Without evidence of benefit, an intervention should not be presumed to be beneficial or safe.

- Rogue Medic

The Parachute Study as an Objection to Studying Ventilations in Cardiac Arrest

 
The use of ventilations in cardiac arrest is an example of a treatment that some of us defend by reference to the parachute study.

We assume that we understand all we need to know about physiology, thus we overestimate our ability to understand what we are doing.

Is it impractical to compare the effects of compression-only CPR with standard CPR?
 

It doesn’t take a PhD physiologist to know that at SOME point you have to provide some ventilation, or 02 sats will decrease, CO2 will increase, etc., to unsurvivable levels. Before you buy the “never been researched ergo must be bad,” you have to read http://www.bmj.com/content/327/7429/1459.full

No, there has never been a prospective, randomized trial of the parachute, but does that make the use of parachutes any less valid?

 

Is compression-only CPR the same as throwing the patient from a plane without a parachute?

Of course not, but suggesting that traditional treatments are not essential does seem to encourage the use of logical fallacies in otherwise intelligent people, even those trained to the doctorate level especially those trained to the doctorate level.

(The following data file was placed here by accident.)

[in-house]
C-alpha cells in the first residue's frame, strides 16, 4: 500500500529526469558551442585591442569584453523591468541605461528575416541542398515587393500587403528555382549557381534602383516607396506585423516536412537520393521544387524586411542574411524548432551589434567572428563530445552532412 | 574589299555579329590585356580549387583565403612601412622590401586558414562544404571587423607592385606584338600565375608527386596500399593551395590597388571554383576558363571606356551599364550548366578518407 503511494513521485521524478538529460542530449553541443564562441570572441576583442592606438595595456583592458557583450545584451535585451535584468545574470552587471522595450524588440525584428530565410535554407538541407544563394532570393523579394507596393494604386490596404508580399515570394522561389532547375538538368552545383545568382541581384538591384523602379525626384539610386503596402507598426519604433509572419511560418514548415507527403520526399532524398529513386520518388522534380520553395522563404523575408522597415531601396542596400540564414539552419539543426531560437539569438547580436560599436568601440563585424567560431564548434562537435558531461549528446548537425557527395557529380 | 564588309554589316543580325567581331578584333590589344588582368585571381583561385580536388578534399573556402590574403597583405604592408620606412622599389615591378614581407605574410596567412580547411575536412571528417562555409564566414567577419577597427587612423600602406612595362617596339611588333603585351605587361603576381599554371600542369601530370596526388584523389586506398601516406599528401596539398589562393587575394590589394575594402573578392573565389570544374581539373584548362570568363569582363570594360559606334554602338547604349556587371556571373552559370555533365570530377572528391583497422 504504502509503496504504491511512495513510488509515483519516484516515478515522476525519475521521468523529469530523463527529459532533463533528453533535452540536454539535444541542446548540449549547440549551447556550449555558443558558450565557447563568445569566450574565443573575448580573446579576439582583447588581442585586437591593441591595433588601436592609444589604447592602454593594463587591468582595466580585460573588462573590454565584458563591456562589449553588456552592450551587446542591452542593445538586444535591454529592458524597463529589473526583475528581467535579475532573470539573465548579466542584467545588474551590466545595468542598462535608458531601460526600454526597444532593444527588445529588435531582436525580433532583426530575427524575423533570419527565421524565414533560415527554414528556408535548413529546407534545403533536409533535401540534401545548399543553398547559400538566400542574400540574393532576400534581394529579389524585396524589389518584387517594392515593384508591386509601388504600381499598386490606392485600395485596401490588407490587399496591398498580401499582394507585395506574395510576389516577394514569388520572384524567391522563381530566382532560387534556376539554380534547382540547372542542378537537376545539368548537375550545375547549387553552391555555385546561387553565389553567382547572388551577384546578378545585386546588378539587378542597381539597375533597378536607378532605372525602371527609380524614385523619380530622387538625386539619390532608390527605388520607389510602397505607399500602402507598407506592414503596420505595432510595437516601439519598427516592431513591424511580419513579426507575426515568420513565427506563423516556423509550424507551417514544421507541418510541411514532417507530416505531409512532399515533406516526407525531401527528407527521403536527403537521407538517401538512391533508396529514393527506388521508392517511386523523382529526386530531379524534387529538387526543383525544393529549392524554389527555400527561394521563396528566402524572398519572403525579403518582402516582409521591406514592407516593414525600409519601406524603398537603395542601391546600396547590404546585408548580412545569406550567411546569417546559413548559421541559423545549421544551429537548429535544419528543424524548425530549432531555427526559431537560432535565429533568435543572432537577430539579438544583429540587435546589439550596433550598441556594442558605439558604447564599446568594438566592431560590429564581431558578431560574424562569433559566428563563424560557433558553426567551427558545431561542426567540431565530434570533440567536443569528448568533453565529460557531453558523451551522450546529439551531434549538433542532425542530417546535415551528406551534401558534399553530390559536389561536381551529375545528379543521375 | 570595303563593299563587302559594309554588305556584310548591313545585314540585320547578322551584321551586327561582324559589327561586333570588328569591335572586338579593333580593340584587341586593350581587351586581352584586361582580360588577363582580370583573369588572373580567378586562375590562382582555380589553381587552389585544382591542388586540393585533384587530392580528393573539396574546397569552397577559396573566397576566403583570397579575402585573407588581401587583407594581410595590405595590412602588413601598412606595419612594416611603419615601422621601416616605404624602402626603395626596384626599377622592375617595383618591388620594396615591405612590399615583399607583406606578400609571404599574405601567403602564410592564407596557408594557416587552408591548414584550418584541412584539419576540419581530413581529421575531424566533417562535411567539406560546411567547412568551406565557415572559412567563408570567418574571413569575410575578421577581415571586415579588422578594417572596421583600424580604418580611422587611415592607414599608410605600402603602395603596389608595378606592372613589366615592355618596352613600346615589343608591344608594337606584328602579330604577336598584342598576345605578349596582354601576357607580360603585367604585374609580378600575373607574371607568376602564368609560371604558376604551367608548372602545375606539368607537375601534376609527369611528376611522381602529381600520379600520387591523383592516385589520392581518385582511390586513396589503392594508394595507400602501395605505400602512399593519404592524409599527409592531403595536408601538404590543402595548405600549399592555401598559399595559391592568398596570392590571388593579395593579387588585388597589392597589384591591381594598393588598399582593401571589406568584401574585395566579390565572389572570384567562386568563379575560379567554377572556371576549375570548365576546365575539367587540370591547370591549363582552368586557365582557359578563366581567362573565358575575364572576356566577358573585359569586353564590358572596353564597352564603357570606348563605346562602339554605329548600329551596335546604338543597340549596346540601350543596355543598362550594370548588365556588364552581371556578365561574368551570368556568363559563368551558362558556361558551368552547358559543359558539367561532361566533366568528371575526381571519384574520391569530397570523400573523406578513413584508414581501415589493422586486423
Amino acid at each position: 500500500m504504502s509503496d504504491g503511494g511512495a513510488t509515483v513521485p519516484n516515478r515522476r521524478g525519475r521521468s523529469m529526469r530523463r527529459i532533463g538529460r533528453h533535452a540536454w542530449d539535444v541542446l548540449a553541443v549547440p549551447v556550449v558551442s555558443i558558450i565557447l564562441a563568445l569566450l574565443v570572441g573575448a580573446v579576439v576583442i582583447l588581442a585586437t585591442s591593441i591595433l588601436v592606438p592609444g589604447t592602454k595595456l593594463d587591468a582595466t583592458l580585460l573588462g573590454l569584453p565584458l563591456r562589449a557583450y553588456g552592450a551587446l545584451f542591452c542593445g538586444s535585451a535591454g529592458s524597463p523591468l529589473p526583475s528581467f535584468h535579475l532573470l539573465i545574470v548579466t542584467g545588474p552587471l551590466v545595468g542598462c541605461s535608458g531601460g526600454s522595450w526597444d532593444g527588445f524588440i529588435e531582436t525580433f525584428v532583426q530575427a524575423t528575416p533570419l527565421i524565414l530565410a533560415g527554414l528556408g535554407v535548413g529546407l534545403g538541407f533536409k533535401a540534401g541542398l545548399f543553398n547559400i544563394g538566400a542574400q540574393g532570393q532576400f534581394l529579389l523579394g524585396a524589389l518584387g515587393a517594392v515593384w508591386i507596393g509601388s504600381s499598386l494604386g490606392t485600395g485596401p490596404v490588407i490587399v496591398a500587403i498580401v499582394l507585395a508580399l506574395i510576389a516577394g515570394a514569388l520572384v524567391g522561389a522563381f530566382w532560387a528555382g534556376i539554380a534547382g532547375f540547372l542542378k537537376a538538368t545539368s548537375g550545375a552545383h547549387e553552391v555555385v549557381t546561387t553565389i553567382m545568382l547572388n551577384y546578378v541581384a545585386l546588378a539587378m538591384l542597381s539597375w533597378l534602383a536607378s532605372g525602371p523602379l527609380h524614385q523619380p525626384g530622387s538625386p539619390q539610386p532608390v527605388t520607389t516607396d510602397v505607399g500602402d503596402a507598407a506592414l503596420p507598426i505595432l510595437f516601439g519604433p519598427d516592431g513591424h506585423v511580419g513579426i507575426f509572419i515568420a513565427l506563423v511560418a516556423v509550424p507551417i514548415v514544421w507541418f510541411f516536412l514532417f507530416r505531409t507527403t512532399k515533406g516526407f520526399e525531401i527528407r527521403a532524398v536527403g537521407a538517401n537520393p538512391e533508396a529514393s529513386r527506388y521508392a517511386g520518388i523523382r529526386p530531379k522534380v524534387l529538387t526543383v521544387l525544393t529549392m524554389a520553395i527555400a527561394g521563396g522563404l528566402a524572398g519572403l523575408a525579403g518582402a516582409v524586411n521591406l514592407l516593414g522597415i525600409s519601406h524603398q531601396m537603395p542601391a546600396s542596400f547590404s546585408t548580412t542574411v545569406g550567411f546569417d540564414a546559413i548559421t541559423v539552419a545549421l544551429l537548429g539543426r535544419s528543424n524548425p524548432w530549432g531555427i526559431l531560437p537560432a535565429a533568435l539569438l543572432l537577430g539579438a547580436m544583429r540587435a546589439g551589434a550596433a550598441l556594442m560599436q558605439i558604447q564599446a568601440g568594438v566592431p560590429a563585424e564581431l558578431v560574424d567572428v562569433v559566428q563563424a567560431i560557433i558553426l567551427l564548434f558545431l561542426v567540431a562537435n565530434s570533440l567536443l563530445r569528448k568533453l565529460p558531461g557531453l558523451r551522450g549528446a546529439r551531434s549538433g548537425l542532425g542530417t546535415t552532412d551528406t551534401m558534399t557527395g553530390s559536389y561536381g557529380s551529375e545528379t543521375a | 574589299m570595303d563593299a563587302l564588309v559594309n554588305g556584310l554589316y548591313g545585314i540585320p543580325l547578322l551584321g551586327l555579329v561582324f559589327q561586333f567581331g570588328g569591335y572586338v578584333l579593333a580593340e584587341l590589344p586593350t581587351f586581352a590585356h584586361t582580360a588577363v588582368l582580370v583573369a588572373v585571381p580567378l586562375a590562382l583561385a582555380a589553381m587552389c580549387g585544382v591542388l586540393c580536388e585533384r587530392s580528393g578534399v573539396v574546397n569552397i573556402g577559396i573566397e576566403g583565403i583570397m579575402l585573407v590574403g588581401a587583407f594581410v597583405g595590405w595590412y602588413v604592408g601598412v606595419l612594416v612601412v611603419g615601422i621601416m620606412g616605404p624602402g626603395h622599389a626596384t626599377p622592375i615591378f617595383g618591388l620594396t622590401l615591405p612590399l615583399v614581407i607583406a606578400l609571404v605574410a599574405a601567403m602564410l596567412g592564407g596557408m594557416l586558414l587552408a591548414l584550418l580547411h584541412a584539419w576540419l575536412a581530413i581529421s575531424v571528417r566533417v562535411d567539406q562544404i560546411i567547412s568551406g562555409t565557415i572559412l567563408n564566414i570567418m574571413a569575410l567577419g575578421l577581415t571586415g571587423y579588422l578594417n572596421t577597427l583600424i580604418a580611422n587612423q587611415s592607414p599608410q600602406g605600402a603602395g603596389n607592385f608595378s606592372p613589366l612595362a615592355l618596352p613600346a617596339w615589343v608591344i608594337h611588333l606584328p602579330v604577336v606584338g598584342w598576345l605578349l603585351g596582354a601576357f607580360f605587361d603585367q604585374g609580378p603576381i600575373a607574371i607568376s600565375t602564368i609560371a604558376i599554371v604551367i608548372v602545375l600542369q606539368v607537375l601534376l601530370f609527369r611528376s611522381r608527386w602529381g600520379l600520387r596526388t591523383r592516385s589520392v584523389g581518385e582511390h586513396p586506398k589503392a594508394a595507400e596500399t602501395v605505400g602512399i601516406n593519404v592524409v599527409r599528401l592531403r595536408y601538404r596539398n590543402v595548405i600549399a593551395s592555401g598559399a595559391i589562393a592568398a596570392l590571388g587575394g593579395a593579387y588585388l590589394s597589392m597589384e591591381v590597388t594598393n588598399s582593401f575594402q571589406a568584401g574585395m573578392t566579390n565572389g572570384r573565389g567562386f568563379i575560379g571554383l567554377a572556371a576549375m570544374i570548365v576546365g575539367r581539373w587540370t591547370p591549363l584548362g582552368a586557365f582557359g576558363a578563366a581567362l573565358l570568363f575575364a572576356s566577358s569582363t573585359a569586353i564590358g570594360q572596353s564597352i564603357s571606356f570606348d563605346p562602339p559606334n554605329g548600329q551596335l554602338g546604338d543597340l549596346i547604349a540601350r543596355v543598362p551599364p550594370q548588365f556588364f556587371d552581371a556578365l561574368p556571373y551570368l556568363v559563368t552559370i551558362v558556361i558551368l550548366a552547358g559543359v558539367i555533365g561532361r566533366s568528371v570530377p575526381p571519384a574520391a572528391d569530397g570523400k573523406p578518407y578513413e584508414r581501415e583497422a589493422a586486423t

How much bias is necessary to jump to the conclusion that the criticism of our evidence-free traditional treatments is the same as claiming that the treatment must be bad?

The decision to continue to use treatments of unknown benefit and unknown harm is what is bad.

The list of treatments we have abandoned after we finally examined the treatments, and found out the traditional treatments were harmful, is not short.

We killed a lot of people with ignorance and appeals to common sense.

We still do.
 


 

The decision to remain ignorant is a bad decision for us, but a much worse decision for our patients.

What evidence do we have that ventilations improve survival from cardiac arrest?

None.

We assume this.

Is any ventilation provided by continuous chest compressions?

The comment above suggests that there is no ventilation, or that the ventilation is completely inadequate for the physiologic needs of a dead patient.

Is it reasonable to treat patients based on those assumptions?

Is it ethical to treat patients based on those assumptions?
 

It doesn’t take a PhD physiologist to know that at SOME point you have to provide some ventilation, or 02 sats will decrease, CO2 will increase, etc., to unsurvivable levels.

Is that point at any time before ROSC (Return Of Spontaneous Circulation)?

Maybe.

Maybe not.
 

Conclusions
This report demonstrates that if powerful cardiac compressions are started early, in this case less than two minutes after normothermic arrest, it is possible to maintain circulation and a sort of spontaneous respiratory movements resulting in gas exchange for more than 25 minutes. For this patient, this kind of respiration was sufficient for survival without neurological damage.

Favourable outcome after 26 minutes of “Compression only” resuscitation: a case report.
Steen-Hansen JE.
Scand J Trauma Resusc Emerg Med. 2010 Apr 16;18:19.
PMID: 20398354 [PubMed – indexed for MEDLINE]

Free Full Text from PubMed Central

 

Unless there is evidence of benefit, an intervention should not be presumed to be benign.

 

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Comments